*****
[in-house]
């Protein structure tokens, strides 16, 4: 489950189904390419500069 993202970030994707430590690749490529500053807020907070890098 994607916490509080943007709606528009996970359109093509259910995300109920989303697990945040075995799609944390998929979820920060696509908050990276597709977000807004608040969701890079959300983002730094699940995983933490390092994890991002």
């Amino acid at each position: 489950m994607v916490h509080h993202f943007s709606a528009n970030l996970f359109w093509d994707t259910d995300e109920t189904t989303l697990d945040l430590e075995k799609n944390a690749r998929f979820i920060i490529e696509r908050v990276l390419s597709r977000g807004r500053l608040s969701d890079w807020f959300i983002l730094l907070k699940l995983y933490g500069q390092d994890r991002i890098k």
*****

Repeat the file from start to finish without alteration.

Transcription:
[in-house]
């Protein structure tokens, strides 16, 4: 489950189904390419500069 993202970030994707430590690749490529500053807020907070890098 994607916490509080943007709606528009996970359109093509259910995300109920989303697990945040075995799609944390998929979820920060696509908050990276597709977000807004608040969701890079959300983002730094699940995983933490390092994890991002």
């Amino acid at each position: 489950m994607v916490h509080h993202f943007s709606a528009n970030l996970f359109w093509d994707t259910d995300e109920t189904t989303l697990d945040l430590e075995k799609n944390a690749r998929f979820i920060i490529e696509r908050v990276l390419s597709r977000g807004r500053l608040s969701d890079w807020f959300i983002l730094l907070k699940l995983y933490g500069q390092d994890r991002i890098k």